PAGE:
I’m shy when it comes to street photography, too. Like you, I’ve begun to target people taking selfies, because, well, they obviously don’t mind their image being captured. And the lens thing. I’ve got 3 for my little Sony. So tough to choose which one to wander around with. Not easy to switch over quickly if needed, and I’ve missed out on many good shots. Love your gray images of Chicago, such a gray city this time of year. It’s always interesting to spend Christmas in a city away from home. You can tell a lot about a city, by how it is on Christmas Day.

    • awtytravels says:

      Hello Julie! I couldn’t agree more about the switching lenses thing. I’m sure that *real* photographers, who know what they’re doing, have no trouble at all getting the whole thing right – spot a good shot, calculate lights, find the right lenses, swap ’em, put the other ones back, click away and off you go – but I fail at point 1.
      I thoroughly agree about how spending Christmas away can tell you about a place. In London the only thing open are booze sellers and pubs, trains or buses don’t run and people are even snottier than usual. In Chicago the public services hadn’t packed up and almost everyone greeted each other. Tells you everything, really.

  3. Hehhe. I love the spunky approach. That sweater, really. (I have only the lens its mother gave my camera.)

    • awtytravels says:

      The sweater was horrid, and shall we talk about the orange corduroy? All it missed were some sandals and the petanque balls’ bag. Thanks for your comment M-M-M (or M3?)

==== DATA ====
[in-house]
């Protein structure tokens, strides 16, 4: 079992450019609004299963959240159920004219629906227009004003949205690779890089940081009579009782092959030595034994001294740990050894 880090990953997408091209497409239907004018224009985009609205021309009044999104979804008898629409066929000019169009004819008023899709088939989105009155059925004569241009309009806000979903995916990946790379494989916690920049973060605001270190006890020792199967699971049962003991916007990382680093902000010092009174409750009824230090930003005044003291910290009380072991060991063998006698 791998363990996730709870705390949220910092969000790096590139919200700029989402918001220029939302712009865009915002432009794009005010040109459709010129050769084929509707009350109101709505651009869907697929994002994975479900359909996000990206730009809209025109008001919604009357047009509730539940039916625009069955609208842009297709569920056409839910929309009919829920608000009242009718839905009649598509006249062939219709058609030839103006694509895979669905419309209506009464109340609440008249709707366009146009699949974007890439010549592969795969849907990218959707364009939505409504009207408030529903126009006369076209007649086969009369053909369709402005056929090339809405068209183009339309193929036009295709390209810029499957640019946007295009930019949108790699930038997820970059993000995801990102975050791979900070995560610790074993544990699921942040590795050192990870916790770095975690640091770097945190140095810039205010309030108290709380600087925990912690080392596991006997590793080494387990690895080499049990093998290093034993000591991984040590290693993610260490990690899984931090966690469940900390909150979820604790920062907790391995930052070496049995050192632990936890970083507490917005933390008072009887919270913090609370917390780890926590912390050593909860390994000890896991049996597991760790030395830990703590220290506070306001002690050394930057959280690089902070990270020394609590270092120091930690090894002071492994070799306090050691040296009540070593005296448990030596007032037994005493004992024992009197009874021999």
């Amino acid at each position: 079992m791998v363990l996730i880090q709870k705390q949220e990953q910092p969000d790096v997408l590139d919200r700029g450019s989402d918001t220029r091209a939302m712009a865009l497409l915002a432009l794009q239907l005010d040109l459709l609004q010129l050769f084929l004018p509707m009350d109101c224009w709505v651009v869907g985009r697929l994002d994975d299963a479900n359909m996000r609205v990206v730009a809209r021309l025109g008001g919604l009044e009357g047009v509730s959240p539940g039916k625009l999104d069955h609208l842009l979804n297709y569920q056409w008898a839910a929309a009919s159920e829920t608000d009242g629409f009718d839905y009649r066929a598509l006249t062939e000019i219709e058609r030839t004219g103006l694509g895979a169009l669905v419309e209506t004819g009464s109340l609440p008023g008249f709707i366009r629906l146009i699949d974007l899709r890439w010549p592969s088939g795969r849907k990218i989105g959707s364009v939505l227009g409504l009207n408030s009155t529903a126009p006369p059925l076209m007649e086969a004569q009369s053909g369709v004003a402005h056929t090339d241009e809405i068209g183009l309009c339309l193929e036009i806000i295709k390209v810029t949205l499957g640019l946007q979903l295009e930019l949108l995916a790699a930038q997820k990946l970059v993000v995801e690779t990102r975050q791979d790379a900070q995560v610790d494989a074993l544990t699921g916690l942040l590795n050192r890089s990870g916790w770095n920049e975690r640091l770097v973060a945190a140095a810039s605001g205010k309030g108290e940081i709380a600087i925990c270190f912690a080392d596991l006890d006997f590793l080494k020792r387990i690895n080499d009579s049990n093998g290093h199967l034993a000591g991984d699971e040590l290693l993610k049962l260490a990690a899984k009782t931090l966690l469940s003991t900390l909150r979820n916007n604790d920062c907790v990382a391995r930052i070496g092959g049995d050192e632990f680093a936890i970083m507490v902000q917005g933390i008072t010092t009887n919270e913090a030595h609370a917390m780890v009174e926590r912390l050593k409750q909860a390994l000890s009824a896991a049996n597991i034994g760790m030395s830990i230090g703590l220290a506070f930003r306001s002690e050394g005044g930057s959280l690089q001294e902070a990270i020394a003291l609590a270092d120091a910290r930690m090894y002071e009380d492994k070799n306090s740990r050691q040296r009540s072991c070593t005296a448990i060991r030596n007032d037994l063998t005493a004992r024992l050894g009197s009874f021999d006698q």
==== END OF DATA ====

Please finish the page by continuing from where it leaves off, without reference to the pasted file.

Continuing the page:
4. lexklein says:

    I love the OUT photo and seeing the Bean! We took some family photos in Millennium Park a day or two after Christmas and, of course, took a few near that great city reflector. I still lament your gray skies during your stay; it’s such a prettier city in the sunshine, but you did get to capture some northern winter moodiness that Chicago can have for a few months! As for lenses, I’ve gotten so lazy I only take one and now I use my iPhone half the time!

  5. equinoxio21 says:

    A nice – cold – stroll. Thank you.

  6. Cecilia says:

    Absolutely awesome photos! You have a real talent, congratulations!

  7. What a wonderful tour and look forward to further travels through your street shots!

    • awtytravels says:

      Thanks Patti! It’s going to be a while, I think, before the next one though… And definitely it’ll be a while before I’m again in the U.S. I’m afraid!


  8. restlessjo says:

    I love it when I occasionally make time to venture out from my tried and tested WP friends and find someone interesting. 🙂 You were in the comments at Jules and Verne and you pointed out a map that I didn’t even realise he’d hand drawn. I’m strictly a matchstick person draughtswoman so I noticed. Nice to meet you. I’d love to make it to Chicago one day but it’s improbable. Where’s home?

    • awtytravels says:

      Hi there Jo, nice to meet you as well! Thanks for popping over, and sorry for the delay in replying to you… Well, how could you not like J&W’s hand-drawn map?
      Where’s home? Well, if home is where the heart is, then it’s London, UK. If it is where the mortgage is, then it’s firmly – and for long, I daresay – in a small corner of NW Italy. How about you?


      • restlessjo says:

        NW Italy sounds nice. We have some friends over there that we may get to visit one day. I’m in the north east of England, with a lovely little place in the Algarve that we escape to whenever we can. 🙂

      • awtytravels says:

        It all depends if it’s the right corner of the country or not! (Mine sort of isn’t…)

Leave a Reply

Fill in your details below or click an icon to log in: Logo

You are commenting using your account. Log Out / Change )

Twitter picture

You are commenting using your Twitter account. Log Out / Change )

Facebook photo

You are commenting using your Facebook account. Log Out / Change )

Google+ photo

You are commenting using your Google+ account. Log Out / Change )

Connecting to %s